Shared features of connections between brain hemispheres likely originated in early mammalian ancestors, predating the evolution of the corpus callosum, a study suggests. The brain's left and right hemispheres are connected via a structure called the corpus callosum in placental mammals, or eutherians, and via a structure called the anterior commissure in pouched and egg-laying mammals, or marsupials and monotremes. However, whether the pattern of interhemispheric connections in eutherians arose through the evolution of the corpus callosum or instead reflects more ancient principles of mammalian brain organization remains unclear. Linda Richards, Rodrigo Suárez, and colleagues compared eutherian datasets with patterns of interhemispheric connections in the duckbilled platypus, a monotreme, and the fat-tailed dunnart, a marsupial. MRI of fixed dunnart and platypus brains revealed that interhemispheric nerve fibers are spatially arranged within the anterior commissure according to the 3D position of cortical areas, resembling patterns previously observed in the corpus callosum of eutherians. Circuit mapping experiments on dunnart brains revealed additional similarities with known features of the eutherian cortical connectome. According to the authors, the findings provide a framework for future studies on the evolution of vertebrate brain circuits.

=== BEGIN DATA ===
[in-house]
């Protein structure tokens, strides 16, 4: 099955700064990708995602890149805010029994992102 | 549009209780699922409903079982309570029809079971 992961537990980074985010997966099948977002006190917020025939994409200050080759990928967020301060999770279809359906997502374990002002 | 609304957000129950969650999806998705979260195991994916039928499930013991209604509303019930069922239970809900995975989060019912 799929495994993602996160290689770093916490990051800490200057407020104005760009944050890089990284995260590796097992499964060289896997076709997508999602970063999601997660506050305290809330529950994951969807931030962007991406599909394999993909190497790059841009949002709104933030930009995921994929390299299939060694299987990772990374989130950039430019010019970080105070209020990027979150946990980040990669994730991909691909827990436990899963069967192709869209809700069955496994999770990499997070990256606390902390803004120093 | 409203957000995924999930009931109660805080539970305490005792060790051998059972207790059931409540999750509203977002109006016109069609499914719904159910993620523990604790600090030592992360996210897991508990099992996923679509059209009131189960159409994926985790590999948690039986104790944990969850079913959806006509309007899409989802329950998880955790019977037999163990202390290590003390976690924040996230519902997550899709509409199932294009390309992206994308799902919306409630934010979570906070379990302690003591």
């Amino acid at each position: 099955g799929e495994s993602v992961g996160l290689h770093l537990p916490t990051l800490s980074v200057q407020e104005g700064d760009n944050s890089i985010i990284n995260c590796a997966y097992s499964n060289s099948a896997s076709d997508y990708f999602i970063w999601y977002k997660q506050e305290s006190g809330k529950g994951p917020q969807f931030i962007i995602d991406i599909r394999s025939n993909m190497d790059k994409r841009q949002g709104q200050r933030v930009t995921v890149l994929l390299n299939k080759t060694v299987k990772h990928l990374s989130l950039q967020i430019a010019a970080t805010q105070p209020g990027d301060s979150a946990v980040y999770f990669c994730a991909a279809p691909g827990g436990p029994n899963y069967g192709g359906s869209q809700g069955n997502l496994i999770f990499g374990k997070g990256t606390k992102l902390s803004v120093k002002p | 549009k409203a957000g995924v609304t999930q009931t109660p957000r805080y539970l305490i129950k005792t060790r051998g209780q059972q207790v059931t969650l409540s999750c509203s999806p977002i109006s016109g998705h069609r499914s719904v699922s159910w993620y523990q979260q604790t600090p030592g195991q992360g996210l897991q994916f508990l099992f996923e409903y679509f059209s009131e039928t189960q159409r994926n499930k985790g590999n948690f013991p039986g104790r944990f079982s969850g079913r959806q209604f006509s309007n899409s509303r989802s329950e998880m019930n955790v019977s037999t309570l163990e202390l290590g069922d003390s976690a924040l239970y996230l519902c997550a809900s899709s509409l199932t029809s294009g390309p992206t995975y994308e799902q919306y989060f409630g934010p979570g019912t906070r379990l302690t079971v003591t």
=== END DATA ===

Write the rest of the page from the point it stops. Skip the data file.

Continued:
Article #18-08262: "A pan-mammalian map of interhemispheric brain connections predates the evolution of the corpus callosum," by Rodrigo Suárez et al.
MEDIA CONTACT: Linda Richards, The University of Queensland, Brisbane, AUSTRALIA; tel: +61-7-3346-6355; e-mail: firstname.lastname@example.org